Impact of analytic decisions on test-retest reliability of individual and group estimates in functional magnetic resonance imaging: a multiverse analysis using the monetary incentive delay task

If you are happy with that (or other wording that including the specific task in the title), then I am happy to go ahead and recommend in principle acceptance.

Best wishes


Reviewed by anonymous reviewer 1, 05 Jul 2023

I would like to thank the authors for their detailed responses and useful clarifications. I understand that they have to make some choices, given the many parameters that might impact on the reliability of test-retest fMRI data. I look forward to reading the main results in the next stage.  


Reviewed by , 01 Jul 2023

The authors have addressed my questions well. I have no further comments. 

Reviewed by anonymous reviewer 2, 18 Jul 2023

I appreciate the authors’ revisions of their registered report. I generally found them quite receptive and responsive to the suggested adjustments made by the reviewers, and that the report is substantially improved. I am eager to see the results of this work!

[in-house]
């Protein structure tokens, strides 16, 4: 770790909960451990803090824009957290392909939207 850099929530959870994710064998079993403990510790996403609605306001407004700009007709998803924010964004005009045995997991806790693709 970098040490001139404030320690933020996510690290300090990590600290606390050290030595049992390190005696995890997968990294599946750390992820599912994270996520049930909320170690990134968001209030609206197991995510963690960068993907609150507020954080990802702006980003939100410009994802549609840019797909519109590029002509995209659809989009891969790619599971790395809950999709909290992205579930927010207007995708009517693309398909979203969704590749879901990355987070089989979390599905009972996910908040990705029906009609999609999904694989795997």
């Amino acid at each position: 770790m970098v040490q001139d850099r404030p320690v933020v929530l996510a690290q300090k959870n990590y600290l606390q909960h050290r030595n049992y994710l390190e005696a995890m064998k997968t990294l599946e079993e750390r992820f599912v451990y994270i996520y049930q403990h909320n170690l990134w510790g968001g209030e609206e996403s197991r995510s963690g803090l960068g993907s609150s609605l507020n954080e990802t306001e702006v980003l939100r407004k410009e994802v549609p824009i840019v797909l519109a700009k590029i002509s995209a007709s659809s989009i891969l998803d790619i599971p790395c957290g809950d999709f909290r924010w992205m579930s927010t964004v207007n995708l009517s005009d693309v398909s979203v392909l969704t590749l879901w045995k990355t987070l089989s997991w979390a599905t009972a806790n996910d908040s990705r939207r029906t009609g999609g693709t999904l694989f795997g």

My only remaining comment regards the generalizability of the results from the current study and how the authors plan to address this issue. I though the authors’ motivation to limit analyses to the MID task was reasonable (given the broad range of analyses already proposed and the ubiquity of this task in the field). However, I also think that it is very unclear whether the results of this study are likely to generalize to other task contrasts in very different domains. As such, it seems important to me that the authors acknowledge their specific focus on the MID task further in their abstract and introduction. Currently both read as very generic investigations of reliability in task fMRI, and the specific task focus is only mentioned quite briefly/late (pg. 7 in the introduction and in parentheses in the abstract). A clearer and earlier statement regarding the focus on the MID task and why would be helpful for appropriately contextualizing the findings.

Evaluation round #1

DOI or URL of the report:

Version of the report: 1

Author's Reply, 30 Jun 2023

Decision by ORCID_LOGO, posted 06 Jun 2023, validated 06 Jun 2023

Dear Dr Demidenko

I now have three reviews of your submission to PCI:RR by experts in the field. All reacted favourably to the protocol, and I agree this paper covers an important topic – it’s also very well-written and the analysis plan is coherent.